American spectators storm out as Schumacher wins six-car farce

If you want to know where Formula One went in America yesterday, take a trip west on 16th Street, past the Indianapolis Motor Speedway, until you get to the Conkle Funeral Home. That is where it went after the most damaging day in the sport's history saw only six cars on the grid for the US Grand Prix, and Ferrari stage a flypast. Every Michelin runner - 14 of them - pulled straight into the pits after the green flag lap and did not even take the start following endless arguments over tyre failures in practice and resultant safety issues.

If you want to know where Formula One went in America yesterday, take a trip west on 16th Street, past the Indianapolis Motor Speedway, until you get to the Conkle Funeral Home. That is where it went after the most damaging day in the sport's history saw only six cars on the grid for the US Grand Prix, and Ferrari stage a flypast. Every Michelin runner - 14 of them - pulled straight into the pits after the green flag lap and did not even take the start following endless arguments over tyre failures in practice and resultant safety issues.

When the famed Indianapolis 500 starts, track owner Marie Hulman George traditionally intones the words, "Gentlemen, start your engines." Yesterday, seven of the teams made their own change in protest at the FIA's and Ferrari's refusal to sanction the installation of a chicane to slow speeds in the banked Turns 12 and 13. As Toyota, McLaren-Mercedes, BAR-Honda, Renault, Williams-BMW, Sauber Petronas and Red Bull quit en masse, their drivers were told, "Gentlemen, stop your engines."

It needed no genius to figure out what 130,000 spectators, paying an average $100 (£55) per ticket, made of that.

This bizarre day had its beginnings after left rear- tyre failures afflicted Toyota on Friday. One of them put Ralf Schumacher into the wall in Turn 13, where he crashed out of last year's race, and doctors prevented him taking any further part in proceedings. He would not be alone.

Practice continued normally on Saturday, while Michelin had some tyres with stiffer sidewalls sent over from their base in Clermont-Ferrand ready for Sunday. Then their teams spent all of Sunday morning arguing with Bernie Ecclestone and the FIA about the best course of action.

Michelin put their hand up and confessed that their tyres were not suitable for the track, which has the longest full-throttle run of any on the calendar and includes two banked corners. "Having collected the results of our in-depth analysis from France and the USA," they said, "we confirmed that with the tyres on which we have qualified we are not able to sufficiently guarantee the total safety of the drivers." They asked for the chicane.

The response from the FIA race director, Charlie Whiting, was unequivocal: "Your teams have a choice of running more slowly in Turn 12/13, running a tyre not used in qualifying (which would attract a penalty) or repeatedly changing a tyre (subject to valid safety reasons). It is for them to decide. We have nothing to add." Nine of the teams said, "No chicane, no race." Ferrari, sensing their first victory of 2005, said, "No problem."

Slowly the ludicrous situation worsened, and little by little Formula One at Indianapolis went from critical to needing life support. There were suggestions of imposing a 280kmh (175mph) speed limit in the banked turns, or, even more stupid, letting cars race - but behind the safety car. But on a day that called for strong governance, innovation and compromise, or at least a decent back-up plan, nothing happened.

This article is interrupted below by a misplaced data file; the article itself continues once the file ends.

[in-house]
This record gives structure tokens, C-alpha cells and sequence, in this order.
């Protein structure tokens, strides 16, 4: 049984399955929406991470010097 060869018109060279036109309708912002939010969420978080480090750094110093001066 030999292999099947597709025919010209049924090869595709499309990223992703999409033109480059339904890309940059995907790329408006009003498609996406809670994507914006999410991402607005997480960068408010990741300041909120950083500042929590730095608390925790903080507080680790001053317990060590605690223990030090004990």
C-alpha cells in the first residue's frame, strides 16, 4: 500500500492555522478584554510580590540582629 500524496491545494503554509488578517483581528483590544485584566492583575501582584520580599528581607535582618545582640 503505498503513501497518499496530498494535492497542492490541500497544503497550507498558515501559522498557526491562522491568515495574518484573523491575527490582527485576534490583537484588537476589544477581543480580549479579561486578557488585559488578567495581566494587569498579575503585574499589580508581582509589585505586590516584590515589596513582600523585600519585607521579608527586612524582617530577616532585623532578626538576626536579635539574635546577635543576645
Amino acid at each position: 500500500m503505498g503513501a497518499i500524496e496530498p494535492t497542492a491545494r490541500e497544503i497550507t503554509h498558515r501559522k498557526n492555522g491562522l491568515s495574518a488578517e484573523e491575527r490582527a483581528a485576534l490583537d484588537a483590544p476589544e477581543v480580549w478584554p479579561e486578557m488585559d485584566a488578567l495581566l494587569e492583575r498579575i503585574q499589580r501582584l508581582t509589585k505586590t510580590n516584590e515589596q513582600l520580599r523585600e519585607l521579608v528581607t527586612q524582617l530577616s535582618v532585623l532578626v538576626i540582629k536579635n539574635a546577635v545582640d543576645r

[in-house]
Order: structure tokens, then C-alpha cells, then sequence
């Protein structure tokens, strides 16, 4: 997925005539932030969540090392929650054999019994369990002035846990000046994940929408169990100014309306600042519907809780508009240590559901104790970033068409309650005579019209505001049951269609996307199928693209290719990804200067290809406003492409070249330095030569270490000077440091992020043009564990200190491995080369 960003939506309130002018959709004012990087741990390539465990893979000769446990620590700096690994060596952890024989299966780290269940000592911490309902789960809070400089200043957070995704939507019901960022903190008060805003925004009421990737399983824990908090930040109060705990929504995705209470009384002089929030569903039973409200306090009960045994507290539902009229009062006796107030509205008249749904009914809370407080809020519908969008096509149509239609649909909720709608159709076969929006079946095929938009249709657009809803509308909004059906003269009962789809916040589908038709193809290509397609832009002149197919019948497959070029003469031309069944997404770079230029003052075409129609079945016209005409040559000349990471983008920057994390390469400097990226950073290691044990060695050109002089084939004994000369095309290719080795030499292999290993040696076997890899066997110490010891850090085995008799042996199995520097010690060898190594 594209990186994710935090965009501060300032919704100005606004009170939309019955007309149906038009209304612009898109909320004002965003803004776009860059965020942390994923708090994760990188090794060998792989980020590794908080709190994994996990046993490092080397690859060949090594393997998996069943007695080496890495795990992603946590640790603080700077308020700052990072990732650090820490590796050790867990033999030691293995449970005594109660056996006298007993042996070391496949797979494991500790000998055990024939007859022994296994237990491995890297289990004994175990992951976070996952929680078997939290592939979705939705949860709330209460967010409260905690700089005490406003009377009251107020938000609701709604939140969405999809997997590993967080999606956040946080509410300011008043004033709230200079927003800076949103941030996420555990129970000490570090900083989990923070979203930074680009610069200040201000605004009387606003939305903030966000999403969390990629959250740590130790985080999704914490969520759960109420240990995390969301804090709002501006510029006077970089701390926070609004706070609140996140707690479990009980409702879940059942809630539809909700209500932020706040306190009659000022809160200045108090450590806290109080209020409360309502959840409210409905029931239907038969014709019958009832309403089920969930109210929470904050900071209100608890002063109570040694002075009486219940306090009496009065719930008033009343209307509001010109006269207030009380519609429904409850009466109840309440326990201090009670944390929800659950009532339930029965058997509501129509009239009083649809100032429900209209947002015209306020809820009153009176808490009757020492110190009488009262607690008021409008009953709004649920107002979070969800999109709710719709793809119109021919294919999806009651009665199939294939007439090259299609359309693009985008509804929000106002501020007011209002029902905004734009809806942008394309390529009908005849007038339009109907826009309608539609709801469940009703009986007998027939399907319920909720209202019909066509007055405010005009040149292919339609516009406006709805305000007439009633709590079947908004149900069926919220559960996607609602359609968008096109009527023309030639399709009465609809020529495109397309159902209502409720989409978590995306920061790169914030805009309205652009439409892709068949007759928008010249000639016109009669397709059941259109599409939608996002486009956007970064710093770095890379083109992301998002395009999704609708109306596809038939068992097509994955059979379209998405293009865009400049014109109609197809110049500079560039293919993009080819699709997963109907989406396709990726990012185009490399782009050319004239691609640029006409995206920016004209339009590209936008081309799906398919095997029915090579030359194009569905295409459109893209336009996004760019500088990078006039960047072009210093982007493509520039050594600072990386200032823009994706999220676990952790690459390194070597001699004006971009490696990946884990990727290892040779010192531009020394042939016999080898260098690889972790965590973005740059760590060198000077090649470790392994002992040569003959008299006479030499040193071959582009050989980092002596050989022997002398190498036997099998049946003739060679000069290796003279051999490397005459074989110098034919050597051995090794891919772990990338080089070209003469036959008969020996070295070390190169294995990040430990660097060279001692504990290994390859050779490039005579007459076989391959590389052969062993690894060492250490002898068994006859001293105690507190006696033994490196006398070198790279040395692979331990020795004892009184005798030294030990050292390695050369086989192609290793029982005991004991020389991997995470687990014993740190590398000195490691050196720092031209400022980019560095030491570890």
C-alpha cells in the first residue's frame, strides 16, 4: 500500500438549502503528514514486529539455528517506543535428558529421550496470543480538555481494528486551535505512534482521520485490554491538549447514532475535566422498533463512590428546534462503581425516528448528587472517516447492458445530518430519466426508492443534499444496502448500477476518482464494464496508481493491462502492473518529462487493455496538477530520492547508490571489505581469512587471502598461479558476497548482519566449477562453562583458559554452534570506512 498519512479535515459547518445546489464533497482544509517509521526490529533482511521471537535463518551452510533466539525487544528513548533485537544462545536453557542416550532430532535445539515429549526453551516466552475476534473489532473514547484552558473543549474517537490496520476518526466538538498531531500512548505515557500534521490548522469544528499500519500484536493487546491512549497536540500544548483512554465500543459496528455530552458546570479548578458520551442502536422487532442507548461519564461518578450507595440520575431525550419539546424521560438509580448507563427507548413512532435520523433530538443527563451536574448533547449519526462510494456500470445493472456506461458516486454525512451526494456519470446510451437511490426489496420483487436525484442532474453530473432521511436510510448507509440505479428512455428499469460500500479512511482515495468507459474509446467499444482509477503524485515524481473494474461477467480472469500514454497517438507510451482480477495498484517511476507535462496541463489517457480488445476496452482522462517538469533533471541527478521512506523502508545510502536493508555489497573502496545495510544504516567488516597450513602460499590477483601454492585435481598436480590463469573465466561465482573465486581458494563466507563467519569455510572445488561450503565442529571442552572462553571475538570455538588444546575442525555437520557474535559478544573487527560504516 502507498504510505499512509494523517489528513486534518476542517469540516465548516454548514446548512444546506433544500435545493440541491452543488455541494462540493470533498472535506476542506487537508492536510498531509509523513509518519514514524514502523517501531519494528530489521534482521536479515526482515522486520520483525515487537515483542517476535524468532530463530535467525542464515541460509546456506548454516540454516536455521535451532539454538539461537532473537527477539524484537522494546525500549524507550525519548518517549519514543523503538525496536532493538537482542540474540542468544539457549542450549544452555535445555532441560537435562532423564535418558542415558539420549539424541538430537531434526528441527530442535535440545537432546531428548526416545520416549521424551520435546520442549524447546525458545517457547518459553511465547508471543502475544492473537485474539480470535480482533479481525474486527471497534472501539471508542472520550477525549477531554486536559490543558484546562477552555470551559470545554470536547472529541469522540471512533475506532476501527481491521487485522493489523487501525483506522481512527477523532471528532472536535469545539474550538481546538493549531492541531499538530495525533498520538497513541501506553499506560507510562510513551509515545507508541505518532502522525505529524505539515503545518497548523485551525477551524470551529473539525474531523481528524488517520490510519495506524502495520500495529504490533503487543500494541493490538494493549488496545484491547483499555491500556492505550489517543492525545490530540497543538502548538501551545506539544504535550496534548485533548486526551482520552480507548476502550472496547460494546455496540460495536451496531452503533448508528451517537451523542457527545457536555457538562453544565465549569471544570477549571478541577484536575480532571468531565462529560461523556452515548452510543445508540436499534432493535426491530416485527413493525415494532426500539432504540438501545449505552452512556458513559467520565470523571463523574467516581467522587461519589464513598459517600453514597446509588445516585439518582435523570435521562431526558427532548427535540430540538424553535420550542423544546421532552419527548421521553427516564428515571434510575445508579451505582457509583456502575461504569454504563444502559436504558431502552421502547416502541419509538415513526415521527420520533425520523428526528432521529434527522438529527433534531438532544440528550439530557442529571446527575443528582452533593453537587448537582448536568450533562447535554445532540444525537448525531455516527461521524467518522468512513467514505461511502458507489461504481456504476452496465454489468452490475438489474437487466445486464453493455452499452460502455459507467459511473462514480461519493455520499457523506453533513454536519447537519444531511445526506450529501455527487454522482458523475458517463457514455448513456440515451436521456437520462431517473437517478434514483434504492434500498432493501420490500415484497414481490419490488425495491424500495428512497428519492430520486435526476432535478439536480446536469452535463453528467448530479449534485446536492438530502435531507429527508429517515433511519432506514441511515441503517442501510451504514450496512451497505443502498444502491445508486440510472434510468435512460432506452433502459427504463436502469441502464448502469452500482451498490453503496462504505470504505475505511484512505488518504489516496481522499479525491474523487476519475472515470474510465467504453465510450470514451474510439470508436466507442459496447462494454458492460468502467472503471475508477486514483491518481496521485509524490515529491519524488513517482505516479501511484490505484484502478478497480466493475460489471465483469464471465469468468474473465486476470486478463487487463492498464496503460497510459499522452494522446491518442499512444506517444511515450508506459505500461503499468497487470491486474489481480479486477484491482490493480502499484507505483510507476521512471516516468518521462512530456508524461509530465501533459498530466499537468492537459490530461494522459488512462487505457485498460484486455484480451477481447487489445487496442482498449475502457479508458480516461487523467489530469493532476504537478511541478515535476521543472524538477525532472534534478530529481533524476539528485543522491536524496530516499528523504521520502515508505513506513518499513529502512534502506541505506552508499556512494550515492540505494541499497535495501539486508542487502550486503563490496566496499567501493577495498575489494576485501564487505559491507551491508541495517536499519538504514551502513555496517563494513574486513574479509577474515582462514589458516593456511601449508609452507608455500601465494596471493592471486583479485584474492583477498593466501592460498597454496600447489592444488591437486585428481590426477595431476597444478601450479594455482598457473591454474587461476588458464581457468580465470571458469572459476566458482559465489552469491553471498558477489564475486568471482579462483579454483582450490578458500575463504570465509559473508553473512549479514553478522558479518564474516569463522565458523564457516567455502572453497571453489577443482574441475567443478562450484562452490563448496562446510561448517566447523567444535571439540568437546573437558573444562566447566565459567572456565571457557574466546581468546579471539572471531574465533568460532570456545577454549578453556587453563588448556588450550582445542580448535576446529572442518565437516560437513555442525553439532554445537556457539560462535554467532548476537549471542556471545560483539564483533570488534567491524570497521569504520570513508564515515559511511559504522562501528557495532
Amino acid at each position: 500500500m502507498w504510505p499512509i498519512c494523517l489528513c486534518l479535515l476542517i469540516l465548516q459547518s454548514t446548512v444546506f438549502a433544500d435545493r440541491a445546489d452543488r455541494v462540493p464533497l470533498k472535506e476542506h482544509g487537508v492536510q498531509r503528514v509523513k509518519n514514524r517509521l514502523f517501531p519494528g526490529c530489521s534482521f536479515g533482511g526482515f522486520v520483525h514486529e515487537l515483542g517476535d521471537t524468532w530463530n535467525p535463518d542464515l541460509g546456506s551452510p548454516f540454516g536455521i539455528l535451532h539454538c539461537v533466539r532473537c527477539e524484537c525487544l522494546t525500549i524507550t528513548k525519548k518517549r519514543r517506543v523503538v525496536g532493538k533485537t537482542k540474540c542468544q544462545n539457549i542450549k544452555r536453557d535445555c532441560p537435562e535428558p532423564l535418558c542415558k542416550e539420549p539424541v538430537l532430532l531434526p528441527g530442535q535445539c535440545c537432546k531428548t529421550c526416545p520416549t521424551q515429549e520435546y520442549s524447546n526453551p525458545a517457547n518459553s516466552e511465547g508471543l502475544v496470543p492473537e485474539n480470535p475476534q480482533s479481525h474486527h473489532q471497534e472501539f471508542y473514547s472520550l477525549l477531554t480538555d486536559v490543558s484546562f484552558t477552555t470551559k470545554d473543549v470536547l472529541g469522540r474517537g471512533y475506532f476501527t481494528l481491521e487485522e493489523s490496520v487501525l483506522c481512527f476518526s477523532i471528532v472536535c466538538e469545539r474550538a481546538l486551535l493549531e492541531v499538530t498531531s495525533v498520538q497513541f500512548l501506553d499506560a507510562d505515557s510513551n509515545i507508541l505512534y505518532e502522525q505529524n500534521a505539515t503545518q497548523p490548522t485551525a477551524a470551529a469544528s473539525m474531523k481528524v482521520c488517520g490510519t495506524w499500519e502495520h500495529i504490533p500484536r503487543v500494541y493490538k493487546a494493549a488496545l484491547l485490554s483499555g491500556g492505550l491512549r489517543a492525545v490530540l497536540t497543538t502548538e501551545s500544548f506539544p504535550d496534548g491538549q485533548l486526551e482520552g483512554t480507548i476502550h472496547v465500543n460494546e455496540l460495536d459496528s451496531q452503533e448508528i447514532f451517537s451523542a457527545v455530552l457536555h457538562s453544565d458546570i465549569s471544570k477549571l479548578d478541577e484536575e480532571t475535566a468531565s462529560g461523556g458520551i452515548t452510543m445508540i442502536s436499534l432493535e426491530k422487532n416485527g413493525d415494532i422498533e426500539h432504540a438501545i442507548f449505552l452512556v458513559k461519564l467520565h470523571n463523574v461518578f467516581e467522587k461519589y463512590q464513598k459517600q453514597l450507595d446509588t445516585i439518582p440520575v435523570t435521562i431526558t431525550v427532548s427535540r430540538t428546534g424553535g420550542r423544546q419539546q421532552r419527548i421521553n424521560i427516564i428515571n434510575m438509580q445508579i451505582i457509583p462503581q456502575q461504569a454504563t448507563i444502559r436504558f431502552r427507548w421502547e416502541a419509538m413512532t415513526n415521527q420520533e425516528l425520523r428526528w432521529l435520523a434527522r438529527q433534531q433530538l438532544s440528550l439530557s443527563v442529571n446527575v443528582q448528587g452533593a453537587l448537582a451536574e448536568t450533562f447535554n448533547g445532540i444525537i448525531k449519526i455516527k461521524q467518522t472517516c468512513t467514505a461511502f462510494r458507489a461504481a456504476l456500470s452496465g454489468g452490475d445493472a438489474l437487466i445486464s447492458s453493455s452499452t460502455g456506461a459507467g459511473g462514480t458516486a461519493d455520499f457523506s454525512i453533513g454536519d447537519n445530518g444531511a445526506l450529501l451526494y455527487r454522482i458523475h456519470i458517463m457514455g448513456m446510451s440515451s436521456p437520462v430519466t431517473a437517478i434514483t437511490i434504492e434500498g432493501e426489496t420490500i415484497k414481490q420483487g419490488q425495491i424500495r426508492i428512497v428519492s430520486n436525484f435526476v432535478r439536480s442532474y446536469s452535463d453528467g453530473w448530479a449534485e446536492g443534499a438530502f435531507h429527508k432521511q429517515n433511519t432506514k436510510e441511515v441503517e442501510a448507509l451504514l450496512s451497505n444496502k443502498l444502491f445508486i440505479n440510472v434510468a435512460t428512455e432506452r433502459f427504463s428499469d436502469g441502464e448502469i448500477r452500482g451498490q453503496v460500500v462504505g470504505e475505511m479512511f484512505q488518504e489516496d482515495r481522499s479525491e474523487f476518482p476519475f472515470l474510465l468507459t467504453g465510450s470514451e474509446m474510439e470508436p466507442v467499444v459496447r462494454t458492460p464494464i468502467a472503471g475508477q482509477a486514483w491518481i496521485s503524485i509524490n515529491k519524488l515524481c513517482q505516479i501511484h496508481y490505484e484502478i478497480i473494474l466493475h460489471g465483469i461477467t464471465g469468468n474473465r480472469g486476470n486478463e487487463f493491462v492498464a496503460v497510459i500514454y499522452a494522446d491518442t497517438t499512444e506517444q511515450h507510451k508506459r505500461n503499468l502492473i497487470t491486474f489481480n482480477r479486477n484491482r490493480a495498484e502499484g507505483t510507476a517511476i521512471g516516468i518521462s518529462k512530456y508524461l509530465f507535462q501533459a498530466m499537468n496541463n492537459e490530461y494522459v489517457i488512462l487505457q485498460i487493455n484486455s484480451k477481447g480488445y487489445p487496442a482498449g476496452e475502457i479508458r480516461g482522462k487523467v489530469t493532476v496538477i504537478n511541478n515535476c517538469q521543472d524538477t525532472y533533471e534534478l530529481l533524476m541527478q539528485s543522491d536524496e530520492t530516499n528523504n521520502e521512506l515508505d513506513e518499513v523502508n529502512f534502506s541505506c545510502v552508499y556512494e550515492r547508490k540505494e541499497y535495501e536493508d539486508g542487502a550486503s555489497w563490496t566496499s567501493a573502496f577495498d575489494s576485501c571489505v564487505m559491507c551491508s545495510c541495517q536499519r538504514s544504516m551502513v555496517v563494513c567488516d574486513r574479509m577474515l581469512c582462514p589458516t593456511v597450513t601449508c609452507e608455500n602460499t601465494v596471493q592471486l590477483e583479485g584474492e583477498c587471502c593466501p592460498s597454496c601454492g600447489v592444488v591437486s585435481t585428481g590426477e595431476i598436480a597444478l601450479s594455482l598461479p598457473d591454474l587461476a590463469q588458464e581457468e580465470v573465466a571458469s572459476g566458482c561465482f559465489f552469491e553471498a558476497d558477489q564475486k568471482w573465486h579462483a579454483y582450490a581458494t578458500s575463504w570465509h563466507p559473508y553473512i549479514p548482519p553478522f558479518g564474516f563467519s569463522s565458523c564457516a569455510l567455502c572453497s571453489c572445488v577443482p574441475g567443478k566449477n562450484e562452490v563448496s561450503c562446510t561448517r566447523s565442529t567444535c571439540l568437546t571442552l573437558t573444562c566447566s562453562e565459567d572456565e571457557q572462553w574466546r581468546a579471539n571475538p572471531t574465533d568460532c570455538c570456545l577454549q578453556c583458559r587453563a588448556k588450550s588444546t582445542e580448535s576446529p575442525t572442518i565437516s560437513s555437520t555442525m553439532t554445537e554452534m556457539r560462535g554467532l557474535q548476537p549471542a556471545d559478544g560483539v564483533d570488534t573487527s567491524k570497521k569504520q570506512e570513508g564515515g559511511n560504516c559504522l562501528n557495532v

At 12.30 local time Jordan's Tiago Monteiro left the pits, followed by the Ferraris and his team-mate Narain Karthikeyan. As the brinksmanship continued, it was another five minutes before Williams, Renault and BAR sent their cars out, followed by Minardi, Toyota, Sauber and McLaren.

"The future for F1 and Michelin in the US is not good," Bernie Ecclestone conceded as he worked the grid, and not even his legerdemain could rescue the situation.

It got worse. All 20 cars appeared on the grid after the formation lap, but after the green flag lap the Michelin cars pitted and the teams pushed them straight into the garages. It was unprecedented.

On the grid, the two Ferraris were joined by two Jordans and two Minardis, the latter two teams obliged to race by their Bridgestone contracts, and the suicide act was complete.

Disappointed fans gave a thumbs down. As Michael Schumacher led team-mate Rubens Barrichello around in what was meant to be a race, the crowd were on their feet - leaving. There was more action in the car parks than on the track. Irate fans reacted by throwing drink cans. "$ back" signs proliferated.

Later, Michelin's seven teams issued a joint apology. "The Michelin teams deeply regret the position that they have been put in today and would like to apologise to all the spectators, TV viewers, Formula One fans and sponsors for not being able to take part." The statement added: "It is sad that we couldn't showcase Formula One in the manner we would have liked today."

Doubtless, Ferrari fans were cheering as Michael Schumacher and Barrichello won, but others had jeered as the Brazilian slid off track on lap 51 disputing the lead. "We went out there to have fun, and that's what we had," Schumacher said. "It was not the right way to win my first race of the year, but it wasn't a disaster."

Maybe not for Ferrari, but on its deathbed here Formula One slapped its public in the face. On its bleakest day since Ayrton Senna was killed not one soul gained from a victory so hollow you could hear the wind whistling all the way through it.

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